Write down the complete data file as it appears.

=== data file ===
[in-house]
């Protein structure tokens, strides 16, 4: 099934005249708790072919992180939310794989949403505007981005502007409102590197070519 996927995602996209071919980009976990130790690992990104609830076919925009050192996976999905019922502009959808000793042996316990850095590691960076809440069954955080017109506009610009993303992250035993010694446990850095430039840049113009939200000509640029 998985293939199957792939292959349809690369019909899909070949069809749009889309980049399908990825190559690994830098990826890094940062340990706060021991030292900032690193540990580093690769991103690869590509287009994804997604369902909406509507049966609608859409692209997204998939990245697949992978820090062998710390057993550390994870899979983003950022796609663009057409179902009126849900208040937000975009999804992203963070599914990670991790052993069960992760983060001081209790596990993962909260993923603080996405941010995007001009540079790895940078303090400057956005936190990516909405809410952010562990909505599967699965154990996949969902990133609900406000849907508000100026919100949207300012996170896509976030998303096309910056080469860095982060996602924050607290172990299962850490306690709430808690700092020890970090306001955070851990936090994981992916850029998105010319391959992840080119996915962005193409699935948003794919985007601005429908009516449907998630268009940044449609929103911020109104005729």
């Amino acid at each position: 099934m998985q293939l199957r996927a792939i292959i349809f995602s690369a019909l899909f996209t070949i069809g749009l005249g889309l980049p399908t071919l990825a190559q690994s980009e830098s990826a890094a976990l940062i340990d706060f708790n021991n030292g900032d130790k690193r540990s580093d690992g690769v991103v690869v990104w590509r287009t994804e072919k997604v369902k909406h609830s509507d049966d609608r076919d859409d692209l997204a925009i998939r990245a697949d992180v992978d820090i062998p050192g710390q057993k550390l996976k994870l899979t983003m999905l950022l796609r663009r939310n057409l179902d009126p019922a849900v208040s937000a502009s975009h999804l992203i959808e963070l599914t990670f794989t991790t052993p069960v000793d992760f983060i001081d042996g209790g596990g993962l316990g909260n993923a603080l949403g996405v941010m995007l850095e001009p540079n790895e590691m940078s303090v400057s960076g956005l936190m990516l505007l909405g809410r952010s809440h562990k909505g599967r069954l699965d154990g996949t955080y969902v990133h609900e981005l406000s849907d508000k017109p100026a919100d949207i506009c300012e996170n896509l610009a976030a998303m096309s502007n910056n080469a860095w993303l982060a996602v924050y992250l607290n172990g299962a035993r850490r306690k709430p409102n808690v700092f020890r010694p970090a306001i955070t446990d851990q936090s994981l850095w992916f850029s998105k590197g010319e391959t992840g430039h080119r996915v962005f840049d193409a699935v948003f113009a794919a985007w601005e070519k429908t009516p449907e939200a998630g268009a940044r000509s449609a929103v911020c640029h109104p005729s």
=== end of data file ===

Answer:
[in-house]
């Protein structure tokens, strides 16, 4: 099934005249708790072919992180939310794989949403505007981005502007409102590197070519 996927995602996209071919980009976990130790690992990104609830076919925009050192996976999905019922502009959808000793042996316990850095590691960076809440069954955080017109506009610009993303992250035993010694446990850095430039840049113009939200000509640029 998985293939199957792939292959349809690369019909899909070949069809749009889309980049399908990825190559690994830098990826890094940062340990706060021991030292900032690193540990580093690769991103690869590509287009994804997604369902909406509507049966609608859409692209997204998939990245697949992978820090062998710390057993550390994870899979983003950022796609663009057409179902009126849900208040937000975009999804992203963070599914990670991790052993069960992760983060001081209790596990993962909260993923603080996405941010995007001009540079790895940078303090400057956005936190990516909405809410952010562990909505599967699965154990996949969902990133609900406000849907508000100026919100949207300012996170896509976030998303096309910056080469860095982060996602924050607290172990299962850490306690709430808690700092020890970090306001955070851990936090994981992916850029998105010319391959992840080119996915962005193409699935948003794919985007601005429908009516449907998630268009940044449609929103911020109104005729």
């Amino acid at each position: 099934m998985q293939l199957r996927a792939i292959i349809f995602s690369a019909l899909f996209t070949i069809g749009l005249g889309l980049p399908t071919l990825a190559q690994s980009e830098s990826a890094a976990l940062i340990d706060f708790n021991n030292g900032d130790k690193r540990s580093d690992g690769v991103v690869v990104w590509r287009t994804e072919k997604v369902k909406h609830s509507d049966d609608r076919d859409d692209l997204a925009i998939r990245a697949d992180v992978d820090i062998p050192g710390q057993k550390l996976k994870l899979t983003m999905l950022l796609r663009r939310n057409l179902d009126p019922a849900v208040s937000a502009s975009h999804l992203i959808e963070l599914t990670f794989t991790t052993p069960v000793d992760f983060i001081d042996g209790g596990g993962l316990g909260n993923a603080l949403g996405v941010m995007l850095e001009p540079n790895e590691m940078s303090v400057s960076g956005l936190m990516l505007l909405g809410r952010s809440h562990k909505g599967r069954l699965d154990g996949t955080y969902v990133h609900e981005l406000s849907d508000k017109p100026a919100d949207i506009c300012e996170n896509l610009a976030a998303m096309s502007n910056n080469a860095w993303l982060a996602v924050y992250l607290n172990g299962a035993r850490r306690k709430p409102n808690v700092f020890r010694p970090a306001i955070t446990d851990q936090s994981l850095w992916f850029s998105k590197g010319e391959t992840g430039h080119r996915v962005f840049d193409a699935v948003f113009a794919a985007w601005e070519k429908t009516p449907e939200a998630g268009a940044r000509s449609a929103v911020c640029h109104p005729s």